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Butterfly Effect (Wikipedia)
A plot of Lorenz's strange attractor for values ρ=28, σ = 10, β = 8/3. The butterfly effect or sensitive dependence on initial conditions is the property of a dynamical system that, starting from any of various arbitrarily close alternative initial conditions on the attractor, the iterated points will become arbitrarily spread out from each other.
Experimental demonstration of the butterfly effect with different recordings of the same double pendulum. In each recording, the pendulum starts with almost the same initial condition. Over time the differences in the dynamics grow from almost unnoticeable to drastic.

In chaos theory, the butterfly effect is the sensitive dependence on initial conditions in which a small change in one state of a deterministic nonlinear system can result in large differences in a later state.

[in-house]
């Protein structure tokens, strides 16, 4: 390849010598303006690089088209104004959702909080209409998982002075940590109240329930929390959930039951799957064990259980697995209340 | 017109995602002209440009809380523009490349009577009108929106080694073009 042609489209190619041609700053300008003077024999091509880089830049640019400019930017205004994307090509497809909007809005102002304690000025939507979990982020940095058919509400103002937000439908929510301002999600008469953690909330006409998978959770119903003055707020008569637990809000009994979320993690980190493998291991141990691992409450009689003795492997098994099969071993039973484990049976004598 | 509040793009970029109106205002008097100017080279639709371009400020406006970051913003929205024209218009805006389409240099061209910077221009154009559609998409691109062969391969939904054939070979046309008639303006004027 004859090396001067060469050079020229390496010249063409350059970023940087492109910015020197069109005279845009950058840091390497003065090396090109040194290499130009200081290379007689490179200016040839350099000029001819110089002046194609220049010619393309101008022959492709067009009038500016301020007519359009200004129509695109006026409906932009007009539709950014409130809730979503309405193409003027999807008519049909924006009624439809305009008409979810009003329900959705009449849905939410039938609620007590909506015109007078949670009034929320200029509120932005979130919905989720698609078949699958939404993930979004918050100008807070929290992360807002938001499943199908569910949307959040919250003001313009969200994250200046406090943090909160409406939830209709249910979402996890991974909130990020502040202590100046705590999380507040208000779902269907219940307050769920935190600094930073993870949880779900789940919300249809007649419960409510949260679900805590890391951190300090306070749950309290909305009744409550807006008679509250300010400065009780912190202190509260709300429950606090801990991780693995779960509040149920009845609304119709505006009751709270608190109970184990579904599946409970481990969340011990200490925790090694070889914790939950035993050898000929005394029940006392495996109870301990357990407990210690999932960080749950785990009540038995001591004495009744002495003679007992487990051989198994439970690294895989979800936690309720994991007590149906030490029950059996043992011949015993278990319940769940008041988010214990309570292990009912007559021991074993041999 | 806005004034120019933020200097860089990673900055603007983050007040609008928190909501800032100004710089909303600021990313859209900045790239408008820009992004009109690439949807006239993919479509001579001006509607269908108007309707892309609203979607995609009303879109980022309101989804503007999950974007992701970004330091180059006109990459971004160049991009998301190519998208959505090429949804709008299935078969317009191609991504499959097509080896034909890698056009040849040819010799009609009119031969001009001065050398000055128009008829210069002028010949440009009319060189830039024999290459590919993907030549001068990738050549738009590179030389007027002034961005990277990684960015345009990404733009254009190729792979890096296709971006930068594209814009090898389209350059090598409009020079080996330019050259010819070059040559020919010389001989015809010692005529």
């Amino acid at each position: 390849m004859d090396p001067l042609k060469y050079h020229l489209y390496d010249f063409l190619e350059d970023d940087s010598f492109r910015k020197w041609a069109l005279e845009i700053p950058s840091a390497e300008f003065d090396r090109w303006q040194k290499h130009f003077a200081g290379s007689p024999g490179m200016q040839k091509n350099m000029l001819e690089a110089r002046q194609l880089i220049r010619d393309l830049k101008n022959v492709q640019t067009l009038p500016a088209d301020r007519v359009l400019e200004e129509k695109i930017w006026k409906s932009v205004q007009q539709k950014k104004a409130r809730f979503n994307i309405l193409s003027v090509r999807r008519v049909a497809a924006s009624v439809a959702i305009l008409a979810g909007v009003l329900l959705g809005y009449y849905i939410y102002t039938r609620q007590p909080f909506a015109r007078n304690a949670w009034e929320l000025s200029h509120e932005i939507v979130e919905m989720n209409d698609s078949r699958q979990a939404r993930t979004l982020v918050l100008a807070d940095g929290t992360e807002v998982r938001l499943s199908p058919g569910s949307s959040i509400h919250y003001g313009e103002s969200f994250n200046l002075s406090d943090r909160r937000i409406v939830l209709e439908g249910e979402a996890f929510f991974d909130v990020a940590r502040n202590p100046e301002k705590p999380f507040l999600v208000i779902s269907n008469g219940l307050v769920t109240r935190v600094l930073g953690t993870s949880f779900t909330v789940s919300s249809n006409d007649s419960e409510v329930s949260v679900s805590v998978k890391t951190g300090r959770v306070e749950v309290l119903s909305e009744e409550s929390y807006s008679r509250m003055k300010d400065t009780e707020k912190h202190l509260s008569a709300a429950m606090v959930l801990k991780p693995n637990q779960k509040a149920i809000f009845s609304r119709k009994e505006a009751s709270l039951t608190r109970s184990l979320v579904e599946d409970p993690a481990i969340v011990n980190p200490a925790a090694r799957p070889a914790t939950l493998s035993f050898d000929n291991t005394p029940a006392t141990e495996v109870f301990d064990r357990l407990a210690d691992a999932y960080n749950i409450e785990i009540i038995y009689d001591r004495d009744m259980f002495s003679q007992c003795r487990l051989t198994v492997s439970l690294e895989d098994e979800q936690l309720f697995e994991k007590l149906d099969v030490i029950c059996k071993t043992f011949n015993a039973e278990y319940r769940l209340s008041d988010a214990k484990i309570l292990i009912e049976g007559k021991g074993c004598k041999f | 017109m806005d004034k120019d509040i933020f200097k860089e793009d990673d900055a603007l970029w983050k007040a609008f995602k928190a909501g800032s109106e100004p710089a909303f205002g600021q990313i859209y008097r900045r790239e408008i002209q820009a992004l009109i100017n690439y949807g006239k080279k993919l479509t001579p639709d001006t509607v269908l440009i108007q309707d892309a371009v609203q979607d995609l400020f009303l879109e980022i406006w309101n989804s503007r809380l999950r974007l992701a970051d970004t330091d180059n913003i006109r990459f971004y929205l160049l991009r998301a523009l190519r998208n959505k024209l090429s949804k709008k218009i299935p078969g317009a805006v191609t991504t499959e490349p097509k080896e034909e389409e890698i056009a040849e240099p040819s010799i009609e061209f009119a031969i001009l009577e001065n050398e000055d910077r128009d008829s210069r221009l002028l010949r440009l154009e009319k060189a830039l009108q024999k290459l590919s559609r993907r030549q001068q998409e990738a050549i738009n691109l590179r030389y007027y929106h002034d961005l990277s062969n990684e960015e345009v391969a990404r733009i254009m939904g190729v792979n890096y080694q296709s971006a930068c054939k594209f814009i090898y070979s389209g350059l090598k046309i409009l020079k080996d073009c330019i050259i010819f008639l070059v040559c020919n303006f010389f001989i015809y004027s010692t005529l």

The term, closely associated with the work of Edward Lorenz, is derived from the metaphorical example of the details of a tornado (the exact time of formation, the exact path taken) being influenced by minor perturbations such as the flapping of the wings of a distant butterfly several weeks earlier. Lorenz discovered the effect when he observed that runs of his weather model with initial condition data that were rounded in a seemingly inconsequential manner would fail to reproduce the results of runs with the unrounded initial condition data. A very small change in initial conditions had created a significantly different outcome.

The idea that small causes may have large effects in general and in weather specifically was earlier recognized by French mathematician and engineer Henri Poincaré and American mathematician and philosopher Norbert Wiener. Edward Lorenz's work placed the concept of instability of the Earth's atmosphere onto a quantitative base and linked the concept of instability to the properties of large classes of dynamic systems which are undergoing nonlinear dynamics and deterministic chaos.

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